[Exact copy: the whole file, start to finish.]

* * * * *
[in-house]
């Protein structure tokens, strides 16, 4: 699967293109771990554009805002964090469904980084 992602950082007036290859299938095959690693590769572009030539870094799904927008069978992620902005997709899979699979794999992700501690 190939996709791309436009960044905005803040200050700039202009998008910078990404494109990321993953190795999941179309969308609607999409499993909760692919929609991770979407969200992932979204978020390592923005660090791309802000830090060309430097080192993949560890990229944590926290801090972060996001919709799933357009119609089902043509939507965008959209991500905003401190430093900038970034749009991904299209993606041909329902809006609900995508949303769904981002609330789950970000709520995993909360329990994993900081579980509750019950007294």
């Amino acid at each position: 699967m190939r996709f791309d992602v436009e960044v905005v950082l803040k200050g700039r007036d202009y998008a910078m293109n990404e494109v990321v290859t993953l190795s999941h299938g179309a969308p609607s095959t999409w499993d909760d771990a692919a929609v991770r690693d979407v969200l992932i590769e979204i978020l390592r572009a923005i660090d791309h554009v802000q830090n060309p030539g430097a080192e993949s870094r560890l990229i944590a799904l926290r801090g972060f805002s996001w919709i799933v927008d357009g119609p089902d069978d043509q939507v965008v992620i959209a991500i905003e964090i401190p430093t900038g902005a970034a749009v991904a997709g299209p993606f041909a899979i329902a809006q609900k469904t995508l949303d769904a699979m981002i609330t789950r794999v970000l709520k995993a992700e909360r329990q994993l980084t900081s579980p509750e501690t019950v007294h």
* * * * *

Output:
[in-house]
């Protein structure tokens, strides 16, 4: 699967293109771990554009805002964090469904980084 992602950082007036290859299938095959690693590769572009030539870094799904927008069978992620902005997709899979699979794999992700501690 190939996709791309436009960044905005803040200050700039202009998008910078990404494109990321993953190795999941179309969308609607999409499993909760692919929609991770979407969200992932979204978020390592923005660090791309802000830090060309430097080192993949560890990229944590926290801090972060996001919709799933357009119609089902043509939507965008959209991500905003401190430093900038970034749009991904299209993606041909329902809006609900995508949303769904981002609330789950970000709520995993909360329990994993900081579980509750019950007294």
């Amino acid at each position: 699967m190939r996709f791309d992602v436009e960044v905005v950082l803040k200050g700039r007036d202009y998008a910078m293109n990404e494109v990321v290859t993953l190795s999941h299938g179309a969308p609607s095959t999409w499993d909760d771990a692919a929609v991770r690693d979407v969200l992932i590769e979204i978020l390592r572009a923005i660090d791309h554009v802000q830090n060309p030539g430097a080192e993949s870094r560890l990229i944590a799904l926290r801090g972060f805002s996001w919709i799933v927008d357009g119609p089902d069978d043509q939507v965008v992620i959209a991500i905003e964090i401190p430093t900038g902005a970034a749009v991904a997709g299209p993606f041909a899979i329902a809006q609900k469904t995508l949303d769904a699979m981002i609330t789950r794999v970000l709520k995993a992700e909360r329990q994993l980084t900081s579980p509750e501690t019950v007294h």